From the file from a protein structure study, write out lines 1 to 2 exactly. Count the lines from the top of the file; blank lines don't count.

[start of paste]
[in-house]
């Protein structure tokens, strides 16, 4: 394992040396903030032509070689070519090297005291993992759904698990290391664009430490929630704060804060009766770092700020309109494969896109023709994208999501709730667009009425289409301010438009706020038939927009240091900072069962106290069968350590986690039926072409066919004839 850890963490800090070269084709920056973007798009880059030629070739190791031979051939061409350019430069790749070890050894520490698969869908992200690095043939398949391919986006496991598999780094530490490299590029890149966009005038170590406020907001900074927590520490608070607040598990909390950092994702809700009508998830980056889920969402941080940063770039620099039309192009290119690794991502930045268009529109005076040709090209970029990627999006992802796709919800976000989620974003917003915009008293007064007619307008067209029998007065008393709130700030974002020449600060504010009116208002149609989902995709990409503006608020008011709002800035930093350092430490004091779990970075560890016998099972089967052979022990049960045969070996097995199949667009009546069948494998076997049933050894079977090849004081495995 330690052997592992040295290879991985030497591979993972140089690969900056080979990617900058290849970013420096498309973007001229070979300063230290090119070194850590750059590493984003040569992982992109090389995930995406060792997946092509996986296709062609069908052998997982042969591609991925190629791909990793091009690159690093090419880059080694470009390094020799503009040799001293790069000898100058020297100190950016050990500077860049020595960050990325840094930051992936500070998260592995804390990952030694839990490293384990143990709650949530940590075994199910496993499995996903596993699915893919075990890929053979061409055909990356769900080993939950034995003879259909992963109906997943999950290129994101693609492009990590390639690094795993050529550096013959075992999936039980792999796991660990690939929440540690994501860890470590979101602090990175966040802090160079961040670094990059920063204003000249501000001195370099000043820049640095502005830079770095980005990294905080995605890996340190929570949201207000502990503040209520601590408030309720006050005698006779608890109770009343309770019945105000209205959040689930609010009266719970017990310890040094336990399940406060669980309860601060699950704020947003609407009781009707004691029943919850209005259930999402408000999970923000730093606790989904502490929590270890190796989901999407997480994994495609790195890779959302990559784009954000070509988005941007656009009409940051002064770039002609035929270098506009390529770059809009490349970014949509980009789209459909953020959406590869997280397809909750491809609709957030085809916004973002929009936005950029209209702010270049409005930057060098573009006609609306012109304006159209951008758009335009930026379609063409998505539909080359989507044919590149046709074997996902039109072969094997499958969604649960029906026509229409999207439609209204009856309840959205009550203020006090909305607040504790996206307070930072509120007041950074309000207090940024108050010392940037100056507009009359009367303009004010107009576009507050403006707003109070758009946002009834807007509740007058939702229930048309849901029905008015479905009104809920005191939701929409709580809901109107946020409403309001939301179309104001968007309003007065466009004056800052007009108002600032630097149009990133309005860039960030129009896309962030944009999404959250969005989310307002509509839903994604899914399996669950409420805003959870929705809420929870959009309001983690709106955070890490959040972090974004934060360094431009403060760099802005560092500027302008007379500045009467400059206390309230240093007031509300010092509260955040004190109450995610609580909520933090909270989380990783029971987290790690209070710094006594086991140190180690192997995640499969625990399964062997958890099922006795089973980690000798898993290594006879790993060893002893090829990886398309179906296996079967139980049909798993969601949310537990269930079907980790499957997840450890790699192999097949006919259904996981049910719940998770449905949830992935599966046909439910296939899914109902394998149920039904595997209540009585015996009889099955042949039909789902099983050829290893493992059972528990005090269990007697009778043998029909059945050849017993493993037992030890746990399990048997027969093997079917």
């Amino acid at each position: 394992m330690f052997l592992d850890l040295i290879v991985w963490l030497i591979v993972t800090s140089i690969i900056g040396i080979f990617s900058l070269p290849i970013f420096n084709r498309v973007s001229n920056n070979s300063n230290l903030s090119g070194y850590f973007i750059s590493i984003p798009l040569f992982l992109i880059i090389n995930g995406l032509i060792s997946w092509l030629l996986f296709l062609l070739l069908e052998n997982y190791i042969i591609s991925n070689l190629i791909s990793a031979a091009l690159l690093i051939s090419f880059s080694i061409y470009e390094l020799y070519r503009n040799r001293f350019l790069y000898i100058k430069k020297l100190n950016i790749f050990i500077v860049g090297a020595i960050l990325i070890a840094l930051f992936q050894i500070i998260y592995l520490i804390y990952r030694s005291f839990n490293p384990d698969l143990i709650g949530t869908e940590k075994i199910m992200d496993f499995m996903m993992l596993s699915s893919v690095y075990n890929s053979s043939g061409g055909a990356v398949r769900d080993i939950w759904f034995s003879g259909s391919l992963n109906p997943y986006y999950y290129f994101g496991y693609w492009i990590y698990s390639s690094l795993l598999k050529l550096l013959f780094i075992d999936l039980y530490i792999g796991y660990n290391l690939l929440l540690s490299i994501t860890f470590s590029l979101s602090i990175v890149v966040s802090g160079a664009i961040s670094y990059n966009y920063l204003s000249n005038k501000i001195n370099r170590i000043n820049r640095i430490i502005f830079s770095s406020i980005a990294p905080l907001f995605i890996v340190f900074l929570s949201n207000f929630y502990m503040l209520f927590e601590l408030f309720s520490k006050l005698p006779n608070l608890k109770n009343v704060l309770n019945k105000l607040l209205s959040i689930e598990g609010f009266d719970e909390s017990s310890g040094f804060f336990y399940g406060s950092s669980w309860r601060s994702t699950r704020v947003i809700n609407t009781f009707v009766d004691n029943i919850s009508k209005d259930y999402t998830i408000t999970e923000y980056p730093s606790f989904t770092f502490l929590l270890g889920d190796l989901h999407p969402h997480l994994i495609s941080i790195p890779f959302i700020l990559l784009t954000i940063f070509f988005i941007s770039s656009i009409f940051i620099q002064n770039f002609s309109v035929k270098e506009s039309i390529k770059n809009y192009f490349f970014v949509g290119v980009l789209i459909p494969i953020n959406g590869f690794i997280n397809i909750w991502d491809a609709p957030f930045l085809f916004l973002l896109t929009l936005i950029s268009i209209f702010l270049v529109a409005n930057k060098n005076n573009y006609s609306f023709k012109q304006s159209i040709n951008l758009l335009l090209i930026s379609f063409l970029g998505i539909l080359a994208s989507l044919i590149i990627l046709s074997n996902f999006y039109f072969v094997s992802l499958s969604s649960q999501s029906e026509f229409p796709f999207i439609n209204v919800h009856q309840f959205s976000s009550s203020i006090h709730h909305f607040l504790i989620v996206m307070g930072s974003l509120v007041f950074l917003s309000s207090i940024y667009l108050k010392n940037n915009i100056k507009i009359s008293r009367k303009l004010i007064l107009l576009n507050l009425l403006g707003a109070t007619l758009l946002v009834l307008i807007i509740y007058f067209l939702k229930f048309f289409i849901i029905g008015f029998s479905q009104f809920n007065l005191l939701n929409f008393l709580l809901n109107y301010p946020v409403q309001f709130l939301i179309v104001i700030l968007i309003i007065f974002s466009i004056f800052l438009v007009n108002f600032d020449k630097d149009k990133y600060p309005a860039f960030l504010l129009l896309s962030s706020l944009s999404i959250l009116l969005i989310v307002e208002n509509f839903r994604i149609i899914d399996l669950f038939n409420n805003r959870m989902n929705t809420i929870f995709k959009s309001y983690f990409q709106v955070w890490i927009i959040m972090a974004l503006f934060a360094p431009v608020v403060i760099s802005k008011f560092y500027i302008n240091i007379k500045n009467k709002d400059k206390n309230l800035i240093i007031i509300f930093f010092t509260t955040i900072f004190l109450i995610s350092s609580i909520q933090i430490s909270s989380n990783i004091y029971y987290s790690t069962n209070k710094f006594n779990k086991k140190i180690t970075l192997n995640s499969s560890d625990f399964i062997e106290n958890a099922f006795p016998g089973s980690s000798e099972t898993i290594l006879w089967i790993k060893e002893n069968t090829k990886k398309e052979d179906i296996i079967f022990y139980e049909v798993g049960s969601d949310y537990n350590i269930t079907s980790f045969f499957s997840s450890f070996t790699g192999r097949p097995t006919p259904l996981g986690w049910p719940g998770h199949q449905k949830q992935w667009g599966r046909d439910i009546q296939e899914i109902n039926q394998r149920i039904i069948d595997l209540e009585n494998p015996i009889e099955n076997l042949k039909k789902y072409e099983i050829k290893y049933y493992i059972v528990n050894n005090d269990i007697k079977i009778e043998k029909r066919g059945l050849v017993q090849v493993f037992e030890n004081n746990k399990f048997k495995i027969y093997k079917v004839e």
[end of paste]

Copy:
[in-house]
């Protein structure tokens, strides 16, 4: 394992040396903030032509070689070519090297005291993992759904698990290391664009430490929630704060804060009766770092700020309109494969896109023709994208999501709730667009009425289409301010438009706020038939927009240091900072069962106290069968350590986690039926072409066919004839 850890963490800090070269084709920056973007798009880059030629070739190791031979051939061409350019430069790749070890050894520490698969869908992200690095043939398949391919986006496991598999780094530490490299590029890149966009005038170590406020907001900074927590520490608070607040598990909390950092994702809700009508998830980056889920969402941080940063770039620099039309192009290119690794991502930045268009529109005076040709090209970029990627999006992802796709919800976000989620974003917003915009008293007064007619307008067209029998007065008393709130700030974002020449600060504010009116208002149609989902995709990409503006608020008011709002800035930093350092430490004091779990970075560890016998099972089967052979022990049960045969070996097995199949667009009546069948494998076997049933050894079977090849004081495995 330690052997592992040295290879991985030497591979993972140089690969900056080979990617900058290849970013420096498309973007001229070979300063230290090119070194850590750059590493984003040569992982992109090389995930995406060792997946092509996986296709062609069908052998997982042969591609991925190629791909990793091009690159690093090419880059080694470009390094020799503009040799001293790069000898100058020297100190950016050990500077860049020595960050990325840094930051992936500070998260592995804390990952030694839990490293384990143990709650949530940590075994199910496993499995996903596993699915893919075990890929053979061409055909990356769900080993939950034995003879259909992963109906997943999950290129994101693609492009990590390639690094795993050529550096013959075992999936039980792999796991660990690939929440540690994501860890470590979101602090990175966040802090160079961040670094990059920063204003000249501000001195370099000043820049640095502005830079770095980005990294905080995605890996340190929570949201207000502990503040209520601590408030309720006050005698006779608890109770009343309770019945105000209205959040689930609010009266719970017990310890040094336990399940406060669980309860601060699950704020947003609407009781009707004691029943919850209005259930999402408000999970923000730093606790989904502490929590270890190796989901999407997480994994495609790195890779959302990559784009954000070509988005941007656009009409940051002064770039002609035929270098506009390529770059809009490349970014949509980009789209459909953020959406590869997280397809909750491809609709957030085809916004973002929009936005950029209209702010270049409005930057060098573009006609609306012109304006159209951008758009335009930026379609063409998505539909080359989507044919590149046709074997996902039109072969094997499958969604649960029906026509229409999207439609209204009856309840959205009550203020006090909305607040504790996206307070930072509120007041950074309000207090940024108050010392940037100056507009009359009367303009004010107009576009507050403006707003109070758009946002009834807007509740007058939702229930048309849901029905008015479905009104809920005191939701929409709580809901109107946020409403309001939301179309104001968007309003007065466009004056800052007009108002600032630097149009990133309005860039960030129009896309962030944009999404959250969005989310307002509509839903994604899914399996669950409420805003959870929705809420929870959009309001983690709106955070890490959040972090974004934060360094431009403060760099802005560092500027302008007379500045009467400059206390309230240093007031509300010092509260955040004190109450995610609580909520933090909270989380990783029971987290790690209070710094006594086991140190180690192997995640499969625990399964062997958890099922006795089973980690000798898993290594006879790993060893002893090829990886398309179906296996079967139980049909798993969601949310537990269930079907980790499957997840450890790699192999097949006919259904996981049910719940998770449905949830992935599966046909439910296939899914109902394998149920039904595997209540009585015996009889099955042949039909789902099983050829290893493992059972528990005090269990007697009778043998029909059945050849017993493993037992030890746990399990048997027969093997079917």